The camping area was shade-less and uninviting so we continued on to Tibooburra via the Tooney Gate road. We were warned that the first section of it was rough and they weren’t wrong! Corrugations, pot holes and clouds of dust from oncoming vehicles was very wearying. Anyway that didn’t last forever and we did get some good, firm road too. This part of the drive was very stark with bare flat red sand plains or gibber plains with no vegetation.

The gibber plains

As areas with salt bush began to appear we started to see sheep properties.  It was a relief to finally drive into Tibooburra and check into the caravan park. Tibooburra is a tiny town with a population of only 134. Gold is why it was established and it still attracts fossickers. The few locals and the passing tourist trade supports not one, but two pubs and a Roadhouse that sells fuel, groceries, is the post office and takes bookings for the caravan park! A fossilised tree trunk dating back to the Cretaceous period is displayed in a glass case alongside the road in town.

The entrance to Tibooburra is pretty impressive.

We cooked our own meals but then went to the pub for their Happy Hour. What a great atmosphere! The place was full of locals and travellers and the pub supplied ‘bar snacks’ – chicken wings, meatballs, sweet potato chips, dim sims … pretty good! We bought tickets in a raffle to raise money for an intensive care bed for the medical clinic (their only bed) and won a cooked chook! Altogether a fun night.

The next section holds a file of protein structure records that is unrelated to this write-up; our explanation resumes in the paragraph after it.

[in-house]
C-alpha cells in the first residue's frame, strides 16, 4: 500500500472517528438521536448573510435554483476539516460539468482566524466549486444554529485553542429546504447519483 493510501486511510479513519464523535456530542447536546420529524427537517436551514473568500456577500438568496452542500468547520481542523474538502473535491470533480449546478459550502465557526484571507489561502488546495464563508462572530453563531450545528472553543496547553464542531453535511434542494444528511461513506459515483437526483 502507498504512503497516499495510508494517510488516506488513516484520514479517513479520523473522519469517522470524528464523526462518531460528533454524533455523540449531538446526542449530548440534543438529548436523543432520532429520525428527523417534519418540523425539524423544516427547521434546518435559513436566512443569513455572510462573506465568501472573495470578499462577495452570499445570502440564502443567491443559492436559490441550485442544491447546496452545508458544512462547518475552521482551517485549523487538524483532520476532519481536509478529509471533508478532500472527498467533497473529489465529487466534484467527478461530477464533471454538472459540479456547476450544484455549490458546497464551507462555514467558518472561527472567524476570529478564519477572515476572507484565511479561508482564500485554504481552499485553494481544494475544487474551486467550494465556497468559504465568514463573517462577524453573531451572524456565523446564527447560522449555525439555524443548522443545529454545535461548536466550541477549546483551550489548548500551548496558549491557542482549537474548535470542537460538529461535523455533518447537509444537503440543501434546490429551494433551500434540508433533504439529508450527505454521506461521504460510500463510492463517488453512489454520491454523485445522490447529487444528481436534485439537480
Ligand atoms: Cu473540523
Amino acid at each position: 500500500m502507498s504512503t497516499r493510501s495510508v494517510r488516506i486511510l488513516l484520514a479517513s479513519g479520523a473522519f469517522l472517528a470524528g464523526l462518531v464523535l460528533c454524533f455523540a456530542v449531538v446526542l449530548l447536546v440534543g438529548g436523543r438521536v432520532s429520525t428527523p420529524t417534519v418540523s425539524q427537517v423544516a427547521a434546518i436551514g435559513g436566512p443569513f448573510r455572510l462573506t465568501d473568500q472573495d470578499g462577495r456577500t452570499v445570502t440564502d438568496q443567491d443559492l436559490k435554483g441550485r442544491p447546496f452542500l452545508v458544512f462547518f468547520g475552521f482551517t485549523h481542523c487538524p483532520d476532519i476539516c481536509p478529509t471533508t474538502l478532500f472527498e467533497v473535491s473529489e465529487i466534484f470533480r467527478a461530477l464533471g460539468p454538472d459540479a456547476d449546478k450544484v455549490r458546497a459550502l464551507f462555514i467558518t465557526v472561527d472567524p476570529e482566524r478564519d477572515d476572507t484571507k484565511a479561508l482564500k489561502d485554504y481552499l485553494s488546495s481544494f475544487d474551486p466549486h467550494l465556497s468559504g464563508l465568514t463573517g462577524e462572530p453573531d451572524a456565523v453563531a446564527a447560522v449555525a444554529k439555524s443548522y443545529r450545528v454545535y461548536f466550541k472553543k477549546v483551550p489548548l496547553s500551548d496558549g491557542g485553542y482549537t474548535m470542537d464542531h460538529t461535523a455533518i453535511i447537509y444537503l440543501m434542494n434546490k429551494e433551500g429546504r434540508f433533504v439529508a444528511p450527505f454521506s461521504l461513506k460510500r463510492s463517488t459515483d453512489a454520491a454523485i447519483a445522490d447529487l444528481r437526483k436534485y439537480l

A replica of Sturts boat at Tibooburra. In August 1844 explorer Charles Sturt set out from Adelaide on an epic journey to find an inland sea. He also wanted to prove that a great river or mountain range divided the continent. He took with him a party of 15 men, 200 sheep, 11 horses, 32 bullocks and seven carts. Indeed, so confident was he of finding this sea he took a 22-foot sailing boat and two sailors to crew it.

Saturday 18th

Another big driving day. The road to Wanaaring was OK for the most part, though a large section had lots of washouts and pot holes full of bull dust. It was a very windy day and the sand was being blown up a lot. Wanaaring is a small town where we really only stopped in the shade of the playground to eat our lunch – last night’s winnings, the cold chicken!

Passing through Station properties on our way.

The road to Bourke was atrocious! Kilometres and kilometres of corrugations, pot holes, soft sandy patches and bull dust. If that wasn’t enough to keep the driver focussed kangaroos and emus appeared frequently alongside the road, ready to dart in front of you without a moment’s notice. We were told the bulldozers are unable to grade the road during this drought because there’s no water, and that the road is only open to high clearance 4-wheel drive vehicles with extreme caution. We were definitely very cautious. As we came closer to Bourke the vegetation became thicker, greener and taller. By the time we arrived we were passing trees!

Exhausted by the time we arrived at 4.30pm, we elected to stay in a motel. Dinner this evening at a local restaurant (average), then back to the rooms for an early night.

Sunday 19th